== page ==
I occasionally like to visit this site’s statistics to have a look at all you lovely readers come from. I’m always amazed and grateful to see people from all over the world (I’d love to know if the two visits from Greenland were two different people, or the same person visiting two different pages).
It was interesting to notice that I’ve had a few visits from both Saint Martin and Sint Maarten.
You may know about the Caribbean island of Saint Martin. It was divided between France (Saint Martin, in the north) and the Netherlands (Sint Maarten, in the south) by the Treaty of Concordia in 1648.
I find it fascinating that the two entities share the same name, but are distinguished by that name being in different languages. And of course the island itself is called Saint Martin, so you’ve got three distinct entities all with the same name.
I wonder if this oddity of nomenclature has ever caused any odd mishaps. Has anyone ever though they were going on holiday to Saint Martin, but then found out that they’d actually booked a hotel in Sint Maarten? You hear stories about that all the time, like people booking flights to Birmingham, Alabama, instead of Birmingham, England. Though it probably wouldn’t be such a big deal if you ended up in a hotel in Sint Maarten instead of Saint Martin, as you could probably just take a taxi over the border.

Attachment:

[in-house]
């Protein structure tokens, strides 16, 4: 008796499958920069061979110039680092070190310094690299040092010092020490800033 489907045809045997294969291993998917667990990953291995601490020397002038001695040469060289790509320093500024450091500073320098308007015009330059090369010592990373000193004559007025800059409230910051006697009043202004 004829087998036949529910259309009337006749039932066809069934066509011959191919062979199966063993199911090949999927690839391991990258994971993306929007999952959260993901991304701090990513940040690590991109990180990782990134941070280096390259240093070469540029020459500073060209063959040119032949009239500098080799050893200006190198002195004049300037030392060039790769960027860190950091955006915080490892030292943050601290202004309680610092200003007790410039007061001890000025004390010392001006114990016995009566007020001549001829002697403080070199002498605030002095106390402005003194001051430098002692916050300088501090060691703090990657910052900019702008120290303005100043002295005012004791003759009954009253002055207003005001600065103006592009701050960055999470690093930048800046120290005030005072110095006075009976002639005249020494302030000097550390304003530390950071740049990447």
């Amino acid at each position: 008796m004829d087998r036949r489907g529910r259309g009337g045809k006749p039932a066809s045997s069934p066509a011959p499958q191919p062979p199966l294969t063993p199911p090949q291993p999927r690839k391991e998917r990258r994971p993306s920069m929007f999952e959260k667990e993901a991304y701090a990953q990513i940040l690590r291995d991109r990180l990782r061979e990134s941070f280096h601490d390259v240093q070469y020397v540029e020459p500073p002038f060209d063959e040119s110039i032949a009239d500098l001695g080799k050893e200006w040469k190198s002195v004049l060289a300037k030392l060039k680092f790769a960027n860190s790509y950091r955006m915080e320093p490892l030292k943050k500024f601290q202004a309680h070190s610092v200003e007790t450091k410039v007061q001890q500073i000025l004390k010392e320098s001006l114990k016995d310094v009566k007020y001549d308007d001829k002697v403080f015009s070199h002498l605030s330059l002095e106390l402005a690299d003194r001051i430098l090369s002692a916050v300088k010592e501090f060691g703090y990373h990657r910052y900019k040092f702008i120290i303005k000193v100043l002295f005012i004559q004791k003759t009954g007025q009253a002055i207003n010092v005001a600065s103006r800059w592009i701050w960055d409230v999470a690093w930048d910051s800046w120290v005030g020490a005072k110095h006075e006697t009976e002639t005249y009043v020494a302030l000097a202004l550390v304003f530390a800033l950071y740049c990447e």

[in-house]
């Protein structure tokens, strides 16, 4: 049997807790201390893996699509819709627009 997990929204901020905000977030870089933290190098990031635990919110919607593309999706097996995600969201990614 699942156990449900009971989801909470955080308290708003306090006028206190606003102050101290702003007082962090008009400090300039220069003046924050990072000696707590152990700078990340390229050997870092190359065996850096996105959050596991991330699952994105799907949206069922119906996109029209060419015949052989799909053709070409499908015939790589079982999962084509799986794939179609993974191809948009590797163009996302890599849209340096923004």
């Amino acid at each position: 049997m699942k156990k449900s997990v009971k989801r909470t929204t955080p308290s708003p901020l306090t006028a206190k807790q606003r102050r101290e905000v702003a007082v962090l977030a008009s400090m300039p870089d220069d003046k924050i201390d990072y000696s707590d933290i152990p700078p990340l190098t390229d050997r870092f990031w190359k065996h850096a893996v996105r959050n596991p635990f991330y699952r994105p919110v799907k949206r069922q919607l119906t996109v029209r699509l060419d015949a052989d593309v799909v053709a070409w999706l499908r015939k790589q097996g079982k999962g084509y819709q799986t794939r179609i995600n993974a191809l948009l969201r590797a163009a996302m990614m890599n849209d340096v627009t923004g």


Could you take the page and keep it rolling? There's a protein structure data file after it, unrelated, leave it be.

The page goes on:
I think if I were a travel agent though I’d probably be needlessly cruel with English-speaking tourists and force them to pronounce either Saint Martin or Sint Maarten in the appropriate accent.
But of course, these are supposed to be English-language thoughts, so I should share a new term I’ve learned: collectivity. The official name of Saint Martin (the French part of the island) is the Collectivity of Saint Martin, one of five French overseas collectivities along with French Polynesia, Saint Barthélemy, Saint Pierre and Miquelon, and Wallis and Futuna. If you want to know what exactly being an overseas collectivity involves, well, I won’t bore you with the details. The English language is full of different terms for different types of overseas regions which aren’t exactly countries in their own right: crown dependencies and so on. That’s all fascinating in itself, but perhaps a post for another time. I’ll simply say, if you’re reading this in Saint Martin or Sint Maarten, bonjour/hallo!